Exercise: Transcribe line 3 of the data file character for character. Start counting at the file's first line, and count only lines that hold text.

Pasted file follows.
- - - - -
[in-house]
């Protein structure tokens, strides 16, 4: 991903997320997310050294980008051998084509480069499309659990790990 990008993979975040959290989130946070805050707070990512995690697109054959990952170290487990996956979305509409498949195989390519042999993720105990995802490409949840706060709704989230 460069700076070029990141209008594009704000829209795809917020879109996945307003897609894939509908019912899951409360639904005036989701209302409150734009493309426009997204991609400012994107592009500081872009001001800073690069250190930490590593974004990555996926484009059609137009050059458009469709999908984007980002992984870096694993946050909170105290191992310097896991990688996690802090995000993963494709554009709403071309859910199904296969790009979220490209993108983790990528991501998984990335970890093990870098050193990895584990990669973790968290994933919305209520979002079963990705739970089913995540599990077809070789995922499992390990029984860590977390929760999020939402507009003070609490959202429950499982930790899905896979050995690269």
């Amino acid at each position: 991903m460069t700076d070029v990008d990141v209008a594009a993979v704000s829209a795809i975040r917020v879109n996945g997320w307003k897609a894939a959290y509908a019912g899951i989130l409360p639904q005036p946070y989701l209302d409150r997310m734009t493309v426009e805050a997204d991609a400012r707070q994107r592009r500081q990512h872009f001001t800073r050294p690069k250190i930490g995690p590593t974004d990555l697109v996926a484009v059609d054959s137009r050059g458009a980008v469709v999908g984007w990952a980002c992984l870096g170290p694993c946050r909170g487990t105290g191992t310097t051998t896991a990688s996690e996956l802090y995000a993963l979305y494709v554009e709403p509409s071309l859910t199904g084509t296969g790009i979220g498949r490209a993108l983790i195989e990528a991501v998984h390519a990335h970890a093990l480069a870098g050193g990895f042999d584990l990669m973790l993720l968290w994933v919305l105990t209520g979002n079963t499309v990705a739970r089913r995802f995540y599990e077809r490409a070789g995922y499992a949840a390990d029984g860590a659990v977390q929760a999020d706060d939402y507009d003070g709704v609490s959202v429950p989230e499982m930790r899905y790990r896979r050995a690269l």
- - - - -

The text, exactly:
């Amino acid at each position: 991903m460069t700076d070029v990008d990141v209008a594009a993979v704000s829209a795809i975040r917020v879109n996945g997320w307003k897609a894939a959290y509908a019912g899951i989130l409360p639904q005036p946070y989701l209302d409150r997310m734009t493309v426009e805050a997204d991609a400012r707070q994107r592009r500081q990512h872009f001001t800073r050294p690069k250190i930490g995690p590593t974004d990555l697109v996926a484009v059609d054959s137009r050059g458009a980008v469709v999908g984007w990952a980002c992984l870096g170290p694993c946050r909170g487990t105290g191992t310097t051998t896991a990688s996690e996956l802090y995000a993963l979305y494709v554009e709403p509409s071309l859910t199904g084509t296969g790009i979220g498949r490209a993108l983790i195989e990528a991501v998984h390519a990335h970890a093990l480069a870098g050193g990895f042999d584990l990669m973790l993720l968290w994933v919305l105990t209520g979002n079963t499309v990705a739970r089913r995802f995540y599990e077809r490409a070789g995922y499992a949840a390990d029984g860590a659990v977390q929760a999020d706060d939402y507009d003070g709704v609490s959202v429950p989230e499982m930790r899905y790990r896979r050995a690269l």